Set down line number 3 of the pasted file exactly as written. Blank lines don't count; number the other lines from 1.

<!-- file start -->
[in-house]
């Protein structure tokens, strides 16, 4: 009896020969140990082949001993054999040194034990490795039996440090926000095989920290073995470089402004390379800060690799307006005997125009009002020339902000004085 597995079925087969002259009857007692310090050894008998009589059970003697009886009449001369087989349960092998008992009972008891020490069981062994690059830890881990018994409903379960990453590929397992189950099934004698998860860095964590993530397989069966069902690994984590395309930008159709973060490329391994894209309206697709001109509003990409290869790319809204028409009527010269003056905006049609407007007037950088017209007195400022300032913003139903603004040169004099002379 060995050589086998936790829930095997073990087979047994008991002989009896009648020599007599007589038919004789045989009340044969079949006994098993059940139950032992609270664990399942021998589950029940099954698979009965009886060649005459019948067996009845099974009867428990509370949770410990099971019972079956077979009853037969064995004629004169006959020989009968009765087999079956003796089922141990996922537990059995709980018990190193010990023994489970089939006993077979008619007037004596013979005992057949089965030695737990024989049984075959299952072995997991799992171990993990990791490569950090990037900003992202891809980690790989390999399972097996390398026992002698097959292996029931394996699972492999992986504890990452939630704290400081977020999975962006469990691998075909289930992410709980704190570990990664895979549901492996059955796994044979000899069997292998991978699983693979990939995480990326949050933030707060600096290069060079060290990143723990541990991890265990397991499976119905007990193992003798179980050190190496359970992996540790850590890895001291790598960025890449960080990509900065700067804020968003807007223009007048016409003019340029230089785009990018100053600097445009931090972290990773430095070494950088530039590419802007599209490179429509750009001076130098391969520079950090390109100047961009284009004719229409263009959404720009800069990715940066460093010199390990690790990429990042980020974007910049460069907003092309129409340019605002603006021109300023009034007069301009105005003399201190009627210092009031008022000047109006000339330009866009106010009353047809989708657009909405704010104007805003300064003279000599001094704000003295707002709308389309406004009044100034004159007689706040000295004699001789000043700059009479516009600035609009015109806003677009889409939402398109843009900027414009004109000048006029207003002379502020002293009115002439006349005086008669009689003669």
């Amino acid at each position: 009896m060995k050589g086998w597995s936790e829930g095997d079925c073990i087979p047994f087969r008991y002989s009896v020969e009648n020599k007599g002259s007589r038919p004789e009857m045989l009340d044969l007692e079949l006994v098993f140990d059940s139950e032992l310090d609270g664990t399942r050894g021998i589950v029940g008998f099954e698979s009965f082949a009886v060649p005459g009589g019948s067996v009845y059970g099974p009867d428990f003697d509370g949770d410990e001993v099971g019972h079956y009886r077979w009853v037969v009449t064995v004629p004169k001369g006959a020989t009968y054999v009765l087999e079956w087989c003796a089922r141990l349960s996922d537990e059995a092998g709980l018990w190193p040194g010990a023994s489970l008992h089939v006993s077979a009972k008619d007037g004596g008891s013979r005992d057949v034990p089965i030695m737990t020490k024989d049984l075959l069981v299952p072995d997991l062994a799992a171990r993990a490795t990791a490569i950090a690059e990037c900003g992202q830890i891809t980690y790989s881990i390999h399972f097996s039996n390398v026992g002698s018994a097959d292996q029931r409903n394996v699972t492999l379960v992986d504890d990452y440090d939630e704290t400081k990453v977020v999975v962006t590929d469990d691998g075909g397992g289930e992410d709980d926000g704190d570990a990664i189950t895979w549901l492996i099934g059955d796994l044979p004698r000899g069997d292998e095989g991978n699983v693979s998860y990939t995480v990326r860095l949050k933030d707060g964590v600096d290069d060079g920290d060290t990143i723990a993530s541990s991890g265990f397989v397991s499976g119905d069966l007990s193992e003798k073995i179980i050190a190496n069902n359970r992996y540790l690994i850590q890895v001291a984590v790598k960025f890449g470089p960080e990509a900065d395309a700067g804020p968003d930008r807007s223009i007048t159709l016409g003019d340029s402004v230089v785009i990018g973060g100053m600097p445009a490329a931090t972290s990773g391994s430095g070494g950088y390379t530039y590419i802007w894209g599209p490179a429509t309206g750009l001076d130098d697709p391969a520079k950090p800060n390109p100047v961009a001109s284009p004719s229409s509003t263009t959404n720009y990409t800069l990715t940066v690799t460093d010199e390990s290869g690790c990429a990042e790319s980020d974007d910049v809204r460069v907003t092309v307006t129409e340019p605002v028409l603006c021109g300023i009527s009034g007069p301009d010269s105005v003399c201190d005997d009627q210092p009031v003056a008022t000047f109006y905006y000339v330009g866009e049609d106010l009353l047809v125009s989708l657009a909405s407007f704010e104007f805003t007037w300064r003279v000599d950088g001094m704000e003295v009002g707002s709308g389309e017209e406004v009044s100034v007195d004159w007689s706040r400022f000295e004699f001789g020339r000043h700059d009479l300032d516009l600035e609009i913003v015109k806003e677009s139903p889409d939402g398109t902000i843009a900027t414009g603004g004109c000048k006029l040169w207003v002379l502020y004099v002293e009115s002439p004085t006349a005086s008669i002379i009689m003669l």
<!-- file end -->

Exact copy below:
């Amino acid at each position: 009896m060995k050589g086998w597995s936790e829930g095997d079925c073990i087979p047994f087969r008991y002989s009896v020969e009648n020599k007599g002259s007589r038919p004789e009857m045989l009340d044969l007692e079949l006994v098993f140990d059940s139950e032992l310090d609270g664990t399942r050894g021998i589950v029940g008998f099954e698979s009965f082949a009886v060649p005459g009589g019948s067996v009845y059970g099974p009867d428990f003697d509370g949770d410990e001993v099971g019972h079956y009886r077979w009853v037969v009449t064995v004629p004169k001369g006959a020989t009968y054999v009765l087999e079956w087989c003796a089922r141990l349960s996922d537990e059995a092998g709980l018990w190193p040194g010990a023994s489970l008992h089939v006993s077979a009972k008619d007037g004596g008891s013979r005992d057949v034990p089965i030695m737990t020490k024989d049984l075959l069981v299952p072995d997991l062994a799992a171990r993990a490795t990791a490569i950090a690059e990037c900003g992202q830890i891809t980690y790989s881990i390999h399972f097996s039996n390398v026992g002698s018994a097959d292996q029931r409903n394996v699972t492999l379960v992986d504890d990452y440090d939630e704290t400081k990453v977020v999975v962006t590929d469990d691998g075909g397992g289930e992410d709980d926000g704190d570990a990664i189950t895979w549901l492996i099934g059955d796994l044979p004698r000899g069997d292998e095989g991978n699983v693979s998860y990939t995480v990326r860095l949050k933030d707060g964590v600096d290069d060079g920290d060290t990143i723990a993530s541990s991890g265990f397989v397991s499976g119905d069966l007990s193992e003798k073995i179980i050190a190496n069902n359970r992996y540790l690994i850590q890895v001291a984590v790598k960025f890449g470089p960080e990509a900065d395309a700067g804020p968003d930008r807007s223009i007048t159709l016409g003019d340029s402004v230089v785009i990018g973060g100053m600097p445009a490329a931090t972290s990773g391994s430095g070494g950088y390379t530039y590419i802007w894209g599209p490179a429509t309206g750009l001076d130098d697709p391969a520079k950090p800060n390109p100047v961009a001109s284009p004719s229409s509003t263009t959404n720009y990409t800069l990715t940066v690799t460093d010199e390990s290869g690790c990429a990042e790319s980020d974007d910049v809204r460069v907003t092309v307006t129409e340019p605002v028409l603006c021109g300023i009527s009034g007069p301009d010269s105005v003399c201190d005997d009627q210092p009031v003056a008022t000047f109006y905006y000339v330009g866009e049609d106010l009353l047809v125009s989708l657009a909405s407007f704010e104007f805003t007037w300064r003279v000599d950088g001094m704000e003295v009002g707002s709308g389309e017209e406004v009044s100034v007195d004159w007689s706040r400022f000295e004699f001789g020339r000043h700059d009479l300032d516009l600035e609009i913003v015109k806003e677009s139903p889409d939402g398109t902000i843009a900027t414009g603004g004109c000048k006029l040169w207003v002379l502020y004099v002293e009115s002439p004085t006349a005086s008669i002379i009689m003669l």